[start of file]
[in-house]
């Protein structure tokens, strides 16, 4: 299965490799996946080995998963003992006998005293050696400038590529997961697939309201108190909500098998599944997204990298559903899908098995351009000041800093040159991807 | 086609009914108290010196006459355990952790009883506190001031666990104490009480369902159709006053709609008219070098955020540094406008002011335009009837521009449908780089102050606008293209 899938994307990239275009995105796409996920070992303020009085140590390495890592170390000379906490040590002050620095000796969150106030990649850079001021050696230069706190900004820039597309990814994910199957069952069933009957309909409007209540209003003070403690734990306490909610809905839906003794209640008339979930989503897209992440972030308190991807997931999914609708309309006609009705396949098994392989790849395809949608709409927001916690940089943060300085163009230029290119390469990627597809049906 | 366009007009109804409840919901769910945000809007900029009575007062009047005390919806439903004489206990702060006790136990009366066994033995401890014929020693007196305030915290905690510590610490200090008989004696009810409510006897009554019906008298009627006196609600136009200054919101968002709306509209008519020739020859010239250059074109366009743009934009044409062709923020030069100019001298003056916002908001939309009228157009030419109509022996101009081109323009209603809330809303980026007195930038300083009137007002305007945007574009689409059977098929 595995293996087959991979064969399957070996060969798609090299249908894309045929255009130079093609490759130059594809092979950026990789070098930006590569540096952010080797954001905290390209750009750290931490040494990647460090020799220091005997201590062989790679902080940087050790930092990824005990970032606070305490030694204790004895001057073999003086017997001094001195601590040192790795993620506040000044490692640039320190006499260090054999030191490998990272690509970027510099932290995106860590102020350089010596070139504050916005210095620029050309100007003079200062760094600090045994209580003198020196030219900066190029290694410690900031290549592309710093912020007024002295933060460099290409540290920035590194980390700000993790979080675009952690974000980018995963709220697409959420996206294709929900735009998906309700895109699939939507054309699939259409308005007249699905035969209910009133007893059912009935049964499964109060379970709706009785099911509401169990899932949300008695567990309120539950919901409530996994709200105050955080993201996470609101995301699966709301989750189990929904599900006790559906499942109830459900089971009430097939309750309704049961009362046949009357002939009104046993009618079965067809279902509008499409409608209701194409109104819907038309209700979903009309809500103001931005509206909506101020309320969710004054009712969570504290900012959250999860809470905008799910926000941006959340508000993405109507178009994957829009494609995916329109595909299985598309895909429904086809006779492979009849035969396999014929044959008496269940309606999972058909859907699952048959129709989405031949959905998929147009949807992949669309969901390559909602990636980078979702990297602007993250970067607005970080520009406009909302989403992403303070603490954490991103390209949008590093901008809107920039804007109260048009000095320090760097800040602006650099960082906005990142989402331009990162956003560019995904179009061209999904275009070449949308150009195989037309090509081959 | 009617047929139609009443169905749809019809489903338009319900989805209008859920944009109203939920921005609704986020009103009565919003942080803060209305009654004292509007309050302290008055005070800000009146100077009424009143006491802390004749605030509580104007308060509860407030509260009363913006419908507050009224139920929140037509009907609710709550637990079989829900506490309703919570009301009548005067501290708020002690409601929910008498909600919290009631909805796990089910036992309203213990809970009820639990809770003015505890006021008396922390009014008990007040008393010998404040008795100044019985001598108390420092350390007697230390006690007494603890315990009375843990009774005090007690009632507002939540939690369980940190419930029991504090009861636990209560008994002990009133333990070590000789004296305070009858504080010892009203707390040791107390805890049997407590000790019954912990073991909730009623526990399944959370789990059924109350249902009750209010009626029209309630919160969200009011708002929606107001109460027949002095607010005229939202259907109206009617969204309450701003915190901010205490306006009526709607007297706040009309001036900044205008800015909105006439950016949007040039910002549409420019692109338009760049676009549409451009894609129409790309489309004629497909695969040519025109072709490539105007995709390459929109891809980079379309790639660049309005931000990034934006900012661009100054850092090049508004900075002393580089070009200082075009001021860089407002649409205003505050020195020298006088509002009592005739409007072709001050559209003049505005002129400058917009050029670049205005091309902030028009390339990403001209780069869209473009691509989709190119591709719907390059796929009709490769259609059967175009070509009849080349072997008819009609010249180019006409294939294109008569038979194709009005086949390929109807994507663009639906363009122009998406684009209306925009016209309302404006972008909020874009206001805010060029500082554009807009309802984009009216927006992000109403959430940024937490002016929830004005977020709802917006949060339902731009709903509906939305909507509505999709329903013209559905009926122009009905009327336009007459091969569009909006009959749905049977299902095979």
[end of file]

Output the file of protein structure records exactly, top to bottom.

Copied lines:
[in-house]
């Protein structure tokens, strides 16, 4: 299965490799996946080995998963003992006998005293050696400038590529997961697939309201108190909500098998599944997204990298559903899908098995351009000041800093040159991807 | 086609009914108290010196006459355990952790009883506190001031666990104490009480369902159709006053709609008219070098955020540094406008002011335009009837521009449908780089102050606008293209 899938994307990239275009995105796409996920070992303020009085140590390495890592170390000379906490040590002050620095000796969150106030990649850079001021050696230069706190900004820039597309990814994910199957069952069933009957309909409007209540209003003070403690734990306490909610809905839906003794209640008339979930989503897209992440972030308190991807997931999914609708309309006609009705396949098994392989790849395809949608709409927001916690940089943060300085163009230029290119390469990627597809049906 | 366009007009109804409840919901769910945000809007900029009575007062009047005390919806439903004489206990702060006790136990009366066994033995401890014929020693007196305030915290905690510590610490200090008989004696009810409510006897009554019906008298009627006196609600136009200054919101968002709306509209008519020739020859010239250059074109366009743009934009044409062709923020030069100019001298003056916002908001939309009228157009030419109509022996101009081109323009209603809330809303980026007195930038300083009137007002305007945007574009689409059977098929 595995293996087959991979064969399957070996060969798609090299249908894309045929255009130079093609490759130059594809092979950026990789070098930006590569540096952010080797954001905290390209750009750290931490040494990647460090020799220091005997201590062989790679902080940087050790930092990824005990970032606070305490030694204790004895001057073999003086017997001094001195601590040192790795993620506040000044490692640039320190006499260090054999030191490998990272690509970027510099932290995106860590102020350089010596070139504050916005210095620029050309100007003079200062760094600090045994209580003198020196030219900066190029290694410690900031290549592309710093912020007024002295933060460099290409540290920035590194980390700000993790979080675009952690974000980018995963709220697409959420996206294709929900735009998906309700895109699939939507054309699939259409308005007249699905035969209910009133007893059912009935049964499964109060379970709706009785099911509401169990899932949300008695567990309120539950919901409530996994709200105050955080993201996470609101995301699966709301989750189990929904599900006790559906499942109830459900089971009430097939309750309704049961009362046949009357002939009104046993009618079965067809279902509008499409409608209701194409109104819907038309209700979903009309809500103001931005509206909506101020309320969710004054009712969570504290900012959250999860809470905008799910926000941006959340508000993405109507178009994957829009494609995916329109595909299985598309895909429904086809006779492979009849035969396999014929044959008496269940309606999972058909859907699952048959129709989405031949959905998929147009949807992949669309969901390559909602990636980078979702990297602007993250970067607005970080520009406009909302989403992403303070603490954490991103390209949008590093901008809107920039804007109260048009000095320090760097800040602006650099960082906005990142989402331009990162956003560019995904179009061209999904275009070449949308150009195989037309090509081959 | 009617047929139609009443169905749809019809489903338009319900989805209008859920944009109203939920921005609704986020009103009565919003942080803060209305009654004292509007309050302290008055005070800000009146100077009424009143006491802390004749605030509580104007308060509860407030509260009363913006419908507050009224139920929140037509009907609710709550637990079989829900506490309703919570009301009548005067501290708020002690409601929910008498909600919290009631909805796990089910036992309203213990809970009820639990809770003015505890006021008396922390009014008990007040008393010998404040008795100044019985001598108390420092350390007697230390006690007494603890315990009375843990009774005090007690009632507002939540939690369980940190419930029991504090009861636990209560008994002990009133333990070590000789004296305070009858504080010892009203707390040791107390805890049997407590000790019954912990073991909730009623526990399944959370789990059924109350249902009750209010009626029209309630919160969200009011708002929606107001109460027949002095607010005229939202259907109206009617969204309450701003915190901010205490306006009526709607007297706040009309001036900044205008800015909105006439950016949007040039910002549409420019692109338009760049676009549409451009894609129409790309489309004629497909695969040519025109072709490539105007995709390459929109891809980079379309790639660049309005931000990034934006900012661009100054850092090049508004900075002393580089070009200082075009001021860089407002649409205003505050020195020298006088509002009592005739409007072709001050559209003049505005002129400058917009050029670049205005091309902030028009390339990403001209780069869209473009691509989709190119591709719907390059796929009709490769259609059967175009070509009849080349072997008819009609010249180019006409294939294109008569038979194709009005086949390929109807994507663009639906363009122009998406684009209306925009016209309302404006972008909020874009206001805010060029500082554009807009309802984009009216927006992000109403959430940024937490002016929830004005977020709802917006949060339902731009709903509906939305909507509505999709329903013209559905009926122009009905009327336009007459091969569009909006009959749905049977299902095979």